Malaysian fintech startup MyCash in talks to raise US$2M | Digital Asia
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MyCash is now seeking regulatory approval to build and operate innovative remittances and banking services in every market it operates, and wants to become a ‘virtual bank for the unbanked’
Being migrants themselves, the duo knows the major challenges faced by this massive 40 million population in Malaysia — one being the inability to access various financial services, as most of them are unbanked. The duo’s urge to solve this problem drove them to start MyCash Online, an online financial marketplace for the underbanked migrant population in Southeast Asia.
“Both Nurol Haq and I are migrants from Bangladesh,” MyCash Online Co-founder Mehedi Hasan Sumon tells Tech News. “I came to Malaysia in 2007 as a student and worked for several software development companies. Haq, on the other hand, worked for Western Union in Dubai.”
In 2014, the duo met while working for a Value Added Service (VAS) company in Kuala Lumpur. Whenever they met, the would talk about the problems of migrant population in Malaysia, particularly those coming from Bangladesh, India, Nepal and Pakistan. “We wanted to develop a simple and cheaper financial alternative for them. This led us to start MyCash Online,” he adds.
Incorporated in 2015 and headquartered in Singapore, MyCash provides a tailor-made platform for the unbanked migrant population, where they can purchase products and services online without using any bank account, credit cards, or prepaid cards. Users can reload phone credit, pay bills, and buy bus tickets through MyCash.
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“We offer many services, including local and international mobile recharge, utility bill payments, cross- border money transfer, wallet transfer, bus and air ticket, e-commerce voucher, dry foods and other products, PA insurance and many more. Migrant worker can fulfil all most all their needs through our platform,” Sumon explains.
For the end customer, the service is free. The company earns revenues from the commissions. For example, MyCash takes five to 10 per cent commission on every mobile top-up from its telecom partner. For bus tickets, it gets at least five per cent discount from operators.
Over the past two years, MyCash claims to have served more than 100,000 unique users and facilitated over a million transactions. On an average, the platform sees US$3 million worth of transactions per month. According to him, the company grows 25 per cent month on month.
With 16 employees, the startup has operations in Bangladesh, Singapore and Lithuania, besides Malaysia.
In June this year, MyCash Online raised RM500,000 (US$120,000) through equity crowd-funding platform pitchIN. A significant part of this investment came from Hong Kong-based JC Management.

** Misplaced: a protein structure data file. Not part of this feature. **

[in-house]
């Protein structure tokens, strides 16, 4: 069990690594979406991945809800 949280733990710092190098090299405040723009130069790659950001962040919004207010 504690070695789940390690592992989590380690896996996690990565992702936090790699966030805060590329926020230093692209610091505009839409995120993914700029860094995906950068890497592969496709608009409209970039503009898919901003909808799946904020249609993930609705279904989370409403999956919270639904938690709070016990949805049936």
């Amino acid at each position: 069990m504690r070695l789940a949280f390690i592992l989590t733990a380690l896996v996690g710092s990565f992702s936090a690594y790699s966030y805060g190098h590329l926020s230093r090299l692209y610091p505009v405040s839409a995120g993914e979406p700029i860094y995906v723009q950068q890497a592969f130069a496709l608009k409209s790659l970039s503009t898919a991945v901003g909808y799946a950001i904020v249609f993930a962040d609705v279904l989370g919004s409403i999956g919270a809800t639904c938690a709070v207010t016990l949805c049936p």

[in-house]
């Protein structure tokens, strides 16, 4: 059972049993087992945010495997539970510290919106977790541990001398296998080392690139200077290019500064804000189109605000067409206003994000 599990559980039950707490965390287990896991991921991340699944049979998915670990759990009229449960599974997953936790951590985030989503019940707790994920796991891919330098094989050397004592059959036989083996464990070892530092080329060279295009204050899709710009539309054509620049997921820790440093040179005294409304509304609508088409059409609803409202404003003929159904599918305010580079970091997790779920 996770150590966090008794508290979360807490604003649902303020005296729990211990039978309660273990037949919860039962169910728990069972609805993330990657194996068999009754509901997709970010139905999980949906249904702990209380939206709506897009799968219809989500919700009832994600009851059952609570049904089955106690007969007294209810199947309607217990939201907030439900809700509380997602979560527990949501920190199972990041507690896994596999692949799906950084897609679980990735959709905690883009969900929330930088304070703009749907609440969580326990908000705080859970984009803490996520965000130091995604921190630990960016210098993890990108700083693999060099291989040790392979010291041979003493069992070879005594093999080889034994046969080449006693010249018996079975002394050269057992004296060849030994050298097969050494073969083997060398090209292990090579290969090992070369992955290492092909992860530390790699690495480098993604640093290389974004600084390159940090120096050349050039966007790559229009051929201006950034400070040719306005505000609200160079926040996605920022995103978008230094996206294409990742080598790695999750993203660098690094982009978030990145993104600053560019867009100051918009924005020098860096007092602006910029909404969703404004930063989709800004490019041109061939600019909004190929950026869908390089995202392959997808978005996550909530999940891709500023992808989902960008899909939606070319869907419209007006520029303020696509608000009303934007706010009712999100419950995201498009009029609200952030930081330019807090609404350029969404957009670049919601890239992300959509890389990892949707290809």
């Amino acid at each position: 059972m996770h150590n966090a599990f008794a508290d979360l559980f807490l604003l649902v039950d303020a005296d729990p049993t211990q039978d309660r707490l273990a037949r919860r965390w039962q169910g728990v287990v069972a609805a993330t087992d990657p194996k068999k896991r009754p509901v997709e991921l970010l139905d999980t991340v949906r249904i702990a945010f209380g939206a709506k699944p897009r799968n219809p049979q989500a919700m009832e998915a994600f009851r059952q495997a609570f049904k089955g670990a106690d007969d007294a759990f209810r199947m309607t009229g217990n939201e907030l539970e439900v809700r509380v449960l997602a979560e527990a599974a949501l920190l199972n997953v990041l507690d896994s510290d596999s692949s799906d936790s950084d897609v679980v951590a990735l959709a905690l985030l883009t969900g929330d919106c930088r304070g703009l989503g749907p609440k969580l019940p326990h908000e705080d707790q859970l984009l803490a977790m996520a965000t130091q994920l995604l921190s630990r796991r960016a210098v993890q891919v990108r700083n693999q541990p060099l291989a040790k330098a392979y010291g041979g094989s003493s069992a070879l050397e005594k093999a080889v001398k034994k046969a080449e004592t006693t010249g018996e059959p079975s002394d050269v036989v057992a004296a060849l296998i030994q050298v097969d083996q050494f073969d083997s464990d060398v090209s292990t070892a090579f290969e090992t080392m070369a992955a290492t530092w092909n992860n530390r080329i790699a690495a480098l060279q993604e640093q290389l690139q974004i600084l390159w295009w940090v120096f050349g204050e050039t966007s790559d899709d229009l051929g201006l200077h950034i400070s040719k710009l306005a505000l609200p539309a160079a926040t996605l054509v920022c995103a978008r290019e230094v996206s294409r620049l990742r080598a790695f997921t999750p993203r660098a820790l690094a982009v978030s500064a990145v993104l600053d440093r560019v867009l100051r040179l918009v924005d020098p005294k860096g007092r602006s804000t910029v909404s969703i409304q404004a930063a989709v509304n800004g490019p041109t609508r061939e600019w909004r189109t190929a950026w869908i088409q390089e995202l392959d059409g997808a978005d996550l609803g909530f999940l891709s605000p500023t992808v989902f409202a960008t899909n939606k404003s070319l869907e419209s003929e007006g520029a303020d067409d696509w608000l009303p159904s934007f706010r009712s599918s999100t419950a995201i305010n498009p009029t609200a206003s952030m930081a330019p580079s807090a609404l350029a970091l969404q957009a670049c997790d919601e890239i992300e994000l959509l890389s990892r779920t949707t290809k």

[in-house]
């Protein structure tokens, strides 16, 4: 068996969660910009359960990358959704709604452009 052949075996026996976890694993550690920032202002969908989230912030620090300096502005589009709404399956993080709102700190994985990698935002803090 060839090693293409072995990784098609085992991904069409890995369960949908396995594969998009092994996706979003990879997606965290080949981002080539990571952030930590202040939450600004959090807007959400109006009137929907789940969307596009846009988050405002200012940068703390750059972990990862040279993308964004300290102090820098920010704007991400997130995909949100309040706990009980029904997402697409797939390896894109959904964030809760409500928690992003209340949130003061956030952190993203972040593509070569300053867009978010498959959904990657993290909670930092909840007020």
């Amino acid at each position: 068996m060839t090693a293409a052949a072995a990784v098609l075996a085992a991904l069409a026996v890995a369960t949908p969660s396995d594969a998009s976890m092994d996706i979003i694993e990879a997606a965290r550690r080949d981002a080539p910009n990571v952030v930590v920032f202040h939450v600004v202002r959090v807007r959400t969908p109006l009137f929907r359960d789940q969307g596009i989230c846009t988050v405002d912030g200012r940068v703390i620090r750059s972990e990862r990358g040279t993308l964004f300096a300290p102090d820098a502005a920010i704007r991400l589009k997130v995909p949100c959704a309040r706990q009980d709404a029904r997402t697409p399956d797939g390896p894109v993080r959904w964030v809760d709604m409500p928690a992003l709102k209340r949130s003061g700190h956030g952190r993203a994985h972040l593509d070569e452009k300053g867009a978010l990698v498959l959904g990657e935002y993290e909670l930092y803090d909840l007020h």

The startup is now seeking regulatory approval to build and operate innovative remittances and banking services in every market it operates, and wants to become a ‘virtual bank for the unbanked’. “We want to start off with Europe and later extend to other countries. Our main goal is to serve migrants around the world and provide them branchless banking facilities. We are planning to apply for the necessary license in Lithuania early next year followed by Europe, before we seek approval in Asia,” he reveals the plans.
Like any other fintech company, a major challenge for MyCash is the government regulations. Sumon claims the company’s products have huge demand in Singapore, although it doesn’t have any remittance product to offer yet. The startup is still trying to figure a way out. “We have this challenge in almost every market we operate. We also have many cool ideas like micro lending and pension savings, but we cannot simply start because we need license,” he notes.
MyCash is currently looking for funding mainly for expansion in Europe and Australia — two geographies with significant migrant population.
“In Europe, there are around 30 million migrants, who have similar needs. They also want to send money home and buy products online. MyCash offers cheaper maintenance solution and charge 50 per cent less than any traditional money service company,” he goes on.
“In Australia there are 500,000 Indian migrants and around two million from other countries. They rely on banks or companies like Western Union to send money to their relatives back home, which is very expensive and time-consuming. We provide instant money transfer service to 16 countries and it is 50 per cent cheaper than any other service providers,” he said. “For this we need capital, and we are in the early stages of discussions with two VCs to raise US$2 million by early next year,” he concludes.
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